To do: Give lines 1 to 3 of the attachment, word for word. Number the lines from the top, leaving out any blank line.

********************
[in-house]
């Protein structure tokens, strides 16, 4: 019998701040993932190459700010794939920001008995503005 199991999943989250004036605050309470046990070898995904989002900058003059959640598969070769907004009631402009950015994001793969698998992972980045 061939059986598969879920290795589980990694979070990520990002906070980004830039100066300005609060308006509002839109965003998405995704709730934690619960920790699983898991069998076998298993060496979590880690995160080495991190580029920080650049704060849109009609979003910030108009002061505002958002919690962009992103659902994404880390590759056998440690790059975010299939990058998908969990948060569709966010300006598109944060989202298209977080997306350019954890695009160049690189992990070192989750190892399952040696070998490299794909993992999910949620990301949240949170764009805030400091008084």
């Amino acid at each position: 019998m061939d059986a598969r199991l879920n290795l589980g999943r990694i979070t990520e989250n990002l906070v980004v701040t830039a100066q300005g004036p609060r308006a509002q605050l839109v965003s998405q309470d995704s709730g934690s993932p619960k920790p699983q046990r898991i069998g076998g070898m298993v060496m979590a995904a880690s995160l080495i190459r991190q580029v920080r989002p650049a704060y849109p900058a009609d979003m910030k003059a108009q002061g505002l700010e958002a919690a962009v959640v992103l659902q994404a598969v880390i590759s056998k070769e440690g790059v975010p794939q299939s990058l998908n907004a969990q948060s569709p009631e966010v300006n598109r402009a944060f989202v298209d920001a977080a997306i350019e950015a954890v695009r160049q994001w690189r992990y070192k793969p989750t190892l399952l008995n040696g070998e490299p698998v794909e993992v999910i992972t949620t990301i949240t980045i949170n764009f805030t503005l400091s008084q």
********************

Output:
[in-house]
């Protein structure tokens, strides 16, 4: 019998701040993932190459700010794939920001008995503005 199991999943989250004036605050309470046990070898995904989002900058003059959640598969070769907004009631402009950015994001793969698998992972980045 061939059986598969879920290795589980990694979070990520990002906070980004830039100066300005609060308006509002839109965003998405995704709730934690619960920790699983898991069998076998298993060496979590880690995160080495991190580029920080650049704060849109009609979003910030108009002061505002958002919690962009992103659902994404880390590759056998440690790059975010299939990058998908969990948060569709966010300006598109944060989202298209977080997306350019954890695009160049690189992990070192989750190892399952040696070998490299794909993992999910949620990301949240949170764009805030400091008084």
């Amino acid at each position: 019998m061939d059986a598969r199991l879920n290795l589980g999943r990694i979070t990520e989250n990002l906070v980004v701040t830039a100066q300005g004036p609060r308006a509002q605050l839109v965003s998405q309470d995704s709730g934690s993932p619960k920790p699983q046990r898991i069998g076998g070898m298993v060496m979590a995904a880690s995160l080495i190459r991190q580029v920080r989002p650049a704060y849109p900058a009609d979003m910030k003059a108009q002061g505002l700010e958002a919690a962009v959640v992103l659902q994404a598969v880390i590759s056998k070769e440690g790059v975010p794939q299939s990058l998908n907004a969990q948060s569709p009631e966010v300006n598109r402009a944060f989202v298209d920001a977080a997306i350019e950015a954890v695009r160049q994001w690189r992990y070192k793969p989750t190892l399952l008995n040696g070998e490299p698998v794909e993992v999910i992972t949620t990301i949240t980045i949170n764009f805030t503005l400091s008084q």